Introduction to Mastery Based Learning: Intro to Mastery Based Learning

 
 
 
Intro to Mastery Based Learning
Teacher In Action
 
 
Teacher In Action
 
 
 
Academic Culture

Introduction to Mastery Based Learning

In the traditional classroom, time is constant and understanding is variable from student to student. The Flipped Mastery model inverts the traditional relationship between time and understanding, letting understanding be the constant and time be variable. All of my students are held to the same high standards, but they master standards at a pace they feel comfortable with and are ready for. Initially, many of my students are confused about what a self-paced mastery-based class is all about, so my co-teacher and I find it helpful to introduce the concept to our students in a very strategic and explicit way at the beginning of each school year. 

Strategy Resources (3)
Poster
 
 
Given that mastery-based learning is a new concept for most students, I hang this poster, explaining the mastery cycle, at the front of my classroom.
Student Handout
 
 
This is the syllabus I send home for parents to sign on the first day of class. Given that mastery- based grading is novel not only for my students, but the parents as well, strong parent communication is essential. The syllabus helps parents understand mastery-based grading and what is expected from my students to pass each trimester.
Poster
 
 
Given that mastery-based learning is a new concept for most students, I hang this poster, explaining the mastery cycle, at the front of my classroom.
Student Handout
 
 
This is the syllabus I send home for parents to sign on the first day of class. Given that mastery- based grading is novel not only for my students, but the parents as well, strong parent communication is essential. The syllabus helps parents understand mastery-based grading and what is expected from my students to pass each trimester.
Benjamin Siegel
New Visions Charter High School for the Humanities II
Bronx, NY


 

About this strategy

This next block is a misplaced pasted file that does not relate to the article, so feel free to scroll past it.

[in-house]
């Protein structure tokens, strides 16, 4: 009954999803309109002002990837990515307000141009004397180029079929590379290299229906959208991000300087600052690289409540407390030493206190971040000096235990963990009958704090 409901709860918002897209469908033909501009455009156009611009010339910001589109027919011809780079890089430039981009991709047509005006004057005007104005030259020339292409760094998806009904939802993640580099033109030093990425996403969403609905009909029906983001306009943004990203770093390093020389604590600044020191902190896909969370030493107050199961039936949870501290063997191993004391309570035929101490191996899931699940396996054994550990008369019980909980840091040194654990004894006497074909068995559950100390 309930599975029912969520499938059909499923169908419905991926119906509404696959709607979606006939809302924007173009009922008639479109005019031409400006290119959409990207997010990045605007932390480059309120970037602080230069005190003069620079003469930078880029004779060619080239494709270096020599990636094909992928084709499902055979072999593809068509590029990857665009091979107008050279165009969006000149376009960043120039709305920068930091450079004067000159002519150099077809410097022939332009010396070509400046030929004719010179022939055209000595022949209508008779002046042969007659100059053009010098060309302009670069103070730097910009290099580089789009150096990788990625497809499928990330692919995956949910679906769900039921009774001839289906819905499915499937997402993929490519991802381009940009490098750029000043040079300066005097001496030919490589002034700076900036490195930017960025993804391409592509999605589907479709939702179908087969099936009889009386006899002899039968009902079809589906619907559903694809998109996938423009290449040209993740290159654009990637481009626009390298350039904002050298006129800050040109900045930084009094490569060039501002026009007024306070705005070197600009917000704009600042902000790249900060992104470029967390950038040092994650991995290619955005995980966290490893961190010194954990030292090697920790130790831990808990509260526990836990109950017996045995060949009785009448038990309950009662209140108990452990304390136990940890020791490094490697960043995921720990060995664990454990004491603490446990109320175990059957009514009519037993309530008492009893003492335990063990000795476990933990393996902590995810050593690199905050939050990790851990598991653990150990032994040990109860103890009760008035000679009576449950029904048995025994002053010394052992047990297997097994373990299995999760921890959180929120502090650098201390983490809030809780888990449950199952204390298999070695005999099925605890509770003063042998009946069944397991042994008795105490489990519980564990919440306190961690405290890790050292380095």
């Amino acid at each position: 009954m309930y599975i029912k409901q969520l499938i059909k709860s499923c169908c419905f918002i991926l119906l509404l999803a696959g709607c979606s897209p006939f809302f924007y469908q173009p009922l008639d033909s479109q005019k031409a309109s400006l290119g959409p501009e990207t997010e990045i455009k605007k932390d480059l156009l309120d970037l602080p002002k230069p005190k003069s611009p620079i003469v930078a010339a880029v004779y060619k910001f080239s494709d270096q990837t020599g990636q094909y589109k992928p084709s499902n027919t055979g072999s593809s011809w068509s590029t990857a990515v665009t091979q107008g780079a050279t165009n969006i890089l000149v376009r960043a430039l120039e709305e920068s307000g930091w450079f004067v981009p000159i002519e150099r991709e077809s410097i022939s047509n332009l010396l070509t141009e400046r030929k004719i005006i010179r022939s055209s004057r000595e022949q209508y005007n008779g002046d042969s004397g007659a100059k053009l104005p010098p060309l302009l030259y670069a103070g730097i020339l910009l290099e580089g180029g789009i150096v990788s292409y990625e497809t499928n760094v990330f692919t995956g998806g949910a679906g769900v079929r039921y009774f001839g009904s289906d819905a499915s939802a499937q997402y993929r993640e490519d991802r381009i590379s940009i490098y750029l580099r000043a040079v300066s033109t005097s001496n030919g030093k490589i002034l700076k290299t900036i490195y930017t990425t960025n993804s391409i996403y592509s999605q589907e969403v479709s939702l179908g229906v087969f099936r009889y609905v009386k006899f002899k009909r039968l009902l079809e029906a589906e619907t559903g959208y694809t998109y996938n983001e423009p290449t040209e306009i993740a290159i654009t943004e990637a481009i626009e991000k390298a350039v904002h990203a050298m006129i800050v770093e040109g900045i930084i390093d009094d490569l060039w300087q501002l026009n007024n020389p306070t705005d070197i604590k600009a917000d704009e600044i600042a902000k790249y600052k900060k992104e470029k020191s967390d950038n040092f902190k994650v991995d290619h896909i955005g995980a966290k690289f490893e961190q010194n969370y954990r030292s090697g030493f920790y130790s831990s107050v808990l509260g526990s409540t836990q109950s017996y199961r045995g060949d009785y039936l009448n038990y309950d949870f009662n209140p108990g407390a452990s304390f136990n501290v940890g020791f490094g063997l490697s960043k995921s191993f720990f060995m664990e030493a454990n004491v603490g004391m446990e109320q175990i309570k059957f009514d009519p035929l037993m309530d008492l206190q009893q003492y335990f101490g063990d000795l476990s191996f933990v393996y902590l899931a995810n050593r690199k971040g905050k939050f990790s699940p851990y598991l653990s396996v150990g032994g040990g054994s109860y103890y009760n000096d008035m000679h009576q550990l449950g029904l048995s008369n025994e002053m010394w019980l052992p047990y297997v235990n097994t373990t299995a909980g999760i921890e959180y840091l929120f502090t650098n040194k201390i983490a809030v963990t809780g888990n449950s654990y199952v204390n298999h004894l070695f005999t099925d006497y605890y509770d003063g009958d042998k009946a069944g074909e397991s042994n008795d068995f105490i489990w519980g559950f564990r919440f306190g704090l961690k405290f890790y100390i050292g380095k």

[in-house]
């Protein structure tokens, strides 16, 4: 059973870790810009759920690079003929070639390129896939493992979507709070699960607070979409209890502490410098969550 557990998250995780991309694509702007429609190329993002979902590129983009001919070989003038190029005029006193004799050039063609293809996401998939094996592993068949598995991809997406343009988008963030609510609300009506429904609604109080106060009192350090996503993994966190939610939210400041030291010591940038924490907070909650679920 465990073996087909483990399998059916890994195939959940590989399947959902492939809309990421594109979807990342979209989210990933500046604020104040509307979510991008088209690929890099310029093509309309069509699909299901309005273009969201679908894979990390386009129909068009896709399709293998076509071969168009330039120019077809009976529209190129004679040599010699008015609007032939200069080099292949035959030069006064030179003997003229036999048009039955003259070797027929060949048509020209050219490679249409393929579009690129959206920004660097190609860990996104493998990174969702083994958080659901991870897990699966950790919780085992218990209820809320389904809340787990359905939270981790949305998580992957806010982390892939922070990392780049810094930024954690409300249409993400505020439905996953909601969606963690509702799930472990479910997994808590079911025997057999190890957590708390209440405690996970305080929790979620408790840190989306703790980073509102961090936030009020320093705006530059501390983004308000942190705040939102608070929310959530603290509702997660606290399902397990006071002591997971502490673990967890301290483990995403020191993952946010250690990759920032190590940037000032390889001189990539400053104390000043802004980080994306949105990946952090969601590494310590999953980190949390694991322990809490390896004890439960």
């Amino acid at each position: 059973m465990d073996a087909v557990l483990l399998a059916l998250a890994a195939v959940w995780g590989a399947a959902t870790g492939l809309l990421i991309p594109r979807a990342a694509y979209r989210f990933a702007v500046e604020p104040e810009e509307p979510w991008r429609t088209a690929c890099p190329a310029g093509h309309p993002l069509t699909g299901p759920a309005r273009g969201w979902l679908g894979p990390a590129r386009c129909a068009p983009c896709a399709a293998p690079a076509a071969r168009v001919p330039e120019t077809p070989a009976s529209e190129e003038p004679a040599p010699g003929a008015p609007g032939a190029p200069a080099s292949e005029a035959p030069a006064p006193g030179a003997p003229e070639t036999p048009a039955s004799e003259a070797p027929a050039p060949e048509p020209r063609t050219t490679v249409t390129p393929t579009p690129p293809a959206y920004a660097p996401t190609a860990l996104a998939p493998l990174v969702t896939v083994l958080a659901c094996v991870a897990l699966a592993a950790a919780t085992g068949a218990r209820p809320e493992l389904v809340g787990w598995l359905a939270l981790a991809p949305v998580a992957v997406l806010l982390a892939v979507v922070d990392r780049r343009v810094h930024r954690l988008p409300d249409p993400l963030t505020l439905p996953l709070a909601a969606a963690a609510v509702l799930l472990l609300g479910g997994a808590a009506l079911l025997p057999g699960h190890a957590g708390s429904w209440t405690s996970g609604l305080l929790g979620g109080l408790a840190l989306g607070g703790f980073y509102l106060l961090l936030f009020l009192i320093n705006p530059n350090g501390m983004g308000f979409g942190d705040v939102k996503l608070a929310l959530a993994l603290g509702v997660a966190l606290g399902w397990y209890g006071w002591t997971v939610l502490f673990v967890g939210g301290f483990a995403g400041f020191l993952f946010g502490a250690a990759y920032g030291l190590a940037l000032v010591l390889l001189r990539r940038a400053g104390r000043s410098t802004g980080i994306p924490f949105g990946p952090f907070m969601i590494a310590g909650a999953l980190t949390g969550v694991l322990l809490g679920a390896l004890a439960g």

Prep Time:
Long
Subject:
Math
Grade:
Tenth grade
Similar Strategies
Instructional Openings
Learning Targets

Learning Targets are specific skill goals that align the work we do each day with the long-term goals my students and I have set at the beginning of the year. This strategy is a part of the larger mastery system in place in my self-paced blended learning classroom. By dissecting large skills into smaller Learning Targets, my students are more effectively able to self-assess their progress towards mastery in each of these skills. By emphasizing assessment for learning and achievement at high levels on specific Learning Targets, we take the focus off of assessment for the sole purpose of grading and gradually replace it with student ownership of their learning.

 
Instructional Closings
Quick Write Summary

Truly understanding science requires my students to think in ways they might not have experienced before. Conceptualizing something that our eyes can't always see is difficult, and so it's valuable to provide graphic organizers, visual models, and other support tools as resources that my students can access while diving into content. One of the richest ways to get students to build their own methods and approaches to solving problems is to allow them to think on paper. Lessons involving direct instruction are always broken into small segments with short, casual writing periods built into the end of each one. These Quick Write Summaries are meant to focus on content construction and are free of structural analysis. I don't grade them, but I'll always help students put together their thoughts and present them with questions that guide them to the answer. Writing-to-learn strategies like the Quick Write Summary help visual learners with long-term comprehension of scientific terminology and sets the stage for students demonstrating their knowledge through writing in future assessments. 

 
Feedback Systems
Student Feedback Surveys

Flipped Mastery is a new model for not only the students, but for me as well - so I went into the year knowing that there needed to be a process for feedback and refinement. I created a monthly survey for students to take, what was working for them and what needed to be improved. The surveys were created on Google Forms and were made accessible on the class website home page. Based on the survey results, I made adjustments to the class structure throughout the year. When students saw their suggestions impacted how the class was run, it made them feel their voices were valued, which helped with the individual buy-in of many students.


 
 
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